1 Department of English, Faculty of Humanities, Aarhus University, Aarhus University2 School of Communication and Culture - English, School of Communication and Culture, Arts, Aarhus University3 School of Communication and Culture - English, School of Communication and Culture, Arts, Aarhus University
This article is a review of two contrastive views on the co-evolution of language and the brain – The Language Instinct by Steven Pinker (1994) and The Symbolic Species by Terrence Deacon (1997). As language is a trait unique to mankind it can not be equated with nonlinguistic communication – human or nonhuman. This points to a special human brain architecture. Pinker’s claim is that certain areas on the left side of the brain constitute a language organ and that language acquisition is instinctual. To Deacon, however, those areas are non-language-specific computational centers. Moreover, they are parts in a larger symbolic computational chain controlled by regions in the frontal parts of the brain. To Deacon, a symbolic learning algorithm drives language acquisition. The increase in size of the human brain in relation to the body may be due to a “cognitive arms race”. Both Pinker and Deacon agree on the evolutionary advantage of the ability to establish and maintain social alliances and contracts and to outsmart social cheaters but they disagree on what this cheating involves. Pinker defines cheaters as social parasites, while Deacon defines them adulterers.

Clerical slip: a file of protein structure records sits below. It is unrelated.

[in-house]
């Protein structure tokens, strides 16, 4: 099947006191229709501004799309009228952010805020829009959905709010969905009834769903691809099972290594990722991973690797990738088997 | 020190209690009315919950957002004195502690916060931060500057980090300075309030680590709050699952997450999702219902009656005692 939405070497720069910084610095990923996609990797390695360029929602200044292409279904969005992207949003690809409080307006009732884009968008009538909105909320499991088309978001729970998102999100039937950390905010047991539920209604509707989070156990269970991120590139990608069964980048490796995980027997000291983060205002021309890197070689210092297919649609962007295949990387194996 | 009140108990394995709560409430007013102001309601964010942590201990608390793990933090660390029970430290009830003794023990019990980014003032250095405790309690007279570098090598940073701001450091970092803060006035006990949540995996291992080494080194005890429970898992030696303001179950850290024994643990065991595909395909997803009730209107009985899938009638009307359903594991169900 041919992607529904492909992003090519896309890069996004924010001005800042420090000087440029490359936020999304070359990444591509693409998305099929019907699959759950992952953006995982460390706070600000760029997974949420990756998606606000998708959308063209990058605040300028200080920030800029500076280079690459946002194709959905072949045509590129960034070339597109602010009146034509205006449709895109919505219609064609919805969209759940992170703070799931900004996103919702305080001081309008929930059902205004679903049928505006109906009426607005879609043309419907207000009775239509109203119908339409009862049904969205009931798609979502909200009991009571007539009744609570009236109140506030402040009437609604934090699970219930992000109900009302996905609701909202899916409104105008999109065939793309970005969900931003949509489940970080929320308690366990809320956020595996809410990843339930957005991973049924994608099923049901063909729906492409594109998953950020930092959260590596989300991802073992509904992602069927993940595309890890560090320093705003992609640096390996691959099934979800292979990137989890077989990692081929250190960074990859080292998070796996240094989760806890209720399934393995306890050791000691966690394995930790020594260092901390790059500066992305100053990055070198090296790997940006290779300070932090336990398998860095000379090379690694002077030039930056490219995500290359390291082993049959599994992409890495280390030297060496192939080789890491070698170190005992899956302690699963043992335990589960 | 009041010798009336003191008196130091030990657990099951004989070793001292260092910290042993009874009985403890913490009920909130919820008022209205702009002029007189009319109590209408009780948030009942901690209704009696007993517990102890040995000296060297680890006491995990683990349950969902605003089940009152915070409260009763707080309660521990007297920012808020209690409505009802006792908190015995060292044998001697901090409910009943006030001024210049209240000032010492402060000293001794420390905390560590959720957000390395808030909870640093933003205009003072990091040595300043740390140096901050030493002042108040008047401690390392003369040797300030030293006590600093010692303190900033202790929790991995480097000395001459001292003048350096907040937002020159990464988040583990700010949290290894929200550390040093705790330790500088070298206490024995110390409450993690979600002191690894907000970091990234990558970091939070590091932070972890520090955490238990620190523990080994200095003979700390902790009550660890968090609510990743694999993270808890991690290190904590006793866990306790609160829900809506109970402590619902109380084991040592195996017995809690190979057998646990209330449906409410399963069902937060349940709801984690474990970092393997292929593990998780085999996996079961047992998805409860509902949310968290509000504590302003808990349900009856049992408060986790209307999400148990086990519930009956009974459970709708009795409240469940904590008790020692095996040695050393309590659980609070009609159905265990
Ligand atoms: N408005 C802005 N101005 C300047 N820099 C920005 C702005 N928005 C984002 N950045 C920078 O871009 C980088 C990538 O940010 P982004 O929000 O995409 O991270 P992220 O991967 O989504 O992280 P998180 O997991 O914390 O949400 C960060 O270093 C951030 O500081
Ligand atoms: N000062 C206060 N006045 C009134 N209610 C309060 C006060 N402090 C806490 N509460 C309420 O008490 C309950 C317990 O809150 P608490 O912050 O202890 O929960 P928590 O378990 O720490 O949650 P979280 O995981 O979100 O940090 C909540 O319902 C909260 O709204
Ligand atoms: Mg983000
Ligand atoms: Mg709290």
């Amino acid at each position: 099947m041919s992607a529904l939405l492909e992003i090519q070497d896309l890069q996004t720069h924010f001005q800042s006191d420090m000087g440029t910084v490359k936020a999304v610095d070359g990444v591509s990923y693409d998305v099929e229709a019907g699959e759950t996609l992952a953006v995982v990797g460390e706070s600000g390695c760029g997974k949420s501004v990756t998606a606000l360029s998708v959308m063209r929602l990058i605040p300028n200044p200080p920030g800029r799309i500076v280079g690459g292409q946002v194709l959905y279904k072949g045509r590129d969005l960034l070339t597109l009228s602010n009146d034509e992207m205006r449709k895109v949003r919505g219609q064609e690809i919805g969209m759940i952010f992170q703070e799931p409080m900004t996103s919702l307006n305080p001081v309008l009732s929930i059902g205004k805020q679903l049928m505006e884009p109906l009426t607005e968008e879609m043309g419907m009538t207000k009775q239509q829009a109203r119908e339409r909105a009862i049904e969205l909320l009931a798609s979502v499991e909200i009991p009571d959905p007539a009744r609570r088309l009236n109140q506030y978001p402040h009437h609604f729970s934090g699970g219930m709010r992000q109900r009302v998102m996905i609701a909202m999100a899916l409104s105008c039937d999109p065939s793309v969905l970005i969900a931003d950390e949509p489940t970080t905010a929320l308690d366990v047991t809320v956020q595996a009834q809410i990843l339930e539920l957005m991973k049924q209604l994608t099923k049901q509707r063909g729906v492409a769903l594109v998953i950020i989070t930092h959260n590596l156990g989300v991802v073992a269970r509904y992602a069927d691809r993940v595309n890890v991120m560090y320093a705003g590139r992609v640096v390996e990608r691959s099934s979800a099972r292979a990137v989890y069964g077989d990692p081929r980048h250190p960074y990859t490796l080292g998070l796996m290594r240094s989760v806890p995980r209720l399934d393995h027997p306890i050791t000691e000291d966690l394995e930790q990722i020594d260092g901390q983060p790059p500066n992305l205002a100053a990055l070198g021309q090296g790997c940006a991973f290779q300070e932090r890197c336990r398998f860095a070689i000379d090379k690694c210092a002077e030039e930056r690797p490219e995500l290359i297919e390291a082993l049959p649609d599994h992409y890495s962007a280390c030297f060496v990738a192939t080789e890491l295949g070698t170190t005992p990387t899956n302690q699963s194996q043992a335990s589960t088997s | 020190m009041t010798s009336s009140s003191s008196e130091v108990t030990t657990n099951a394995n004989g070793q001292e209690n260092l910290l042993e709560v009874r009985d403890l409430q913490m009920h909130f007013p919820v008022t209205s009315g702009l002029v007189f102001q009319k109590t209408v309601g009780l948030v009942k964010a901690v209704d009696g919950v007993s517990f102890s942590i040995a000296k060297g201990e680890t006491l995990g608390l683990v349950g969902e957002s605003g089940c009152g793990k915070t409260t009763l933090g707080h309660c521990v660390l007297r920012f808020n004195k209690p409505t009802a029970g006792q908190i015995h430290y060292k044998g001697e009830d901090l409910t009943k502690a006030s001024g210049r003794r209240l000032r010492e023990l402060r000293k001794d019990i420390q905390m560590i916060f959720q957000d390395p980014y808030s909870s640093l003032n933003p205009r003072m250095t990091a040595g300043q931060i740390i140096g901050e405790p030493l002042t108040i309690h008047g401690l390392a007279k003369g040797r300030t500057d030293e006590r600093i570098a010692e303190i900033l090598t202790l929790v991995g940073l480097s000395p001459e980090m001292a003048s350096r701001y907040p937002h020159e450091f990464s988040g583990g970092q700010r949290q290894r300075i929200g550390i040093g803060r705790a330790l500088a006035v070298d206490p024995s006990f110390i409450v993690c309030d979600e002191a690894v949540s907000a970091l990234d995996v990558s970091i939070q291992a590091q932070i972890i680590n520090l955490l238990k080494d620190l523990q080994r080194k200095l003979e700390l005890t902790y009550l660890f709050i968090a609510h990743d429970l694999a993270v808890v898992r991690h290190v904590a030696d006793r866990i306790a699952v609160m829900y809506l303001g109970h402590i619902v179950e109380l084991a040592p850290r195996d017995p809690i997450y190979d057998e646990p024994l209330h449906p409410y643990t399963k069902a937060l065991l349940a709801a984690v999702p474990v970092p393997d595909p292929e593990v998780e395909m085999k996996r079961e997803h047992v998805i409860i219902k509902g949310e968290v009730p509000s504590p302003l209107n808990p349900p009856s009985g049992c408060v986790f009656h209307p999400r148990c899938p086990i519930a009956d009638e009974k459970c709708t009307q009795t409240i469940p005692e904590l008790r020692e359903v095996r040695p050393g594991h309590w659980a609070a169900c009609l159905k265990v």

Grazer Linguistische Studien (gls), 2001, Issue 55, p. 1-20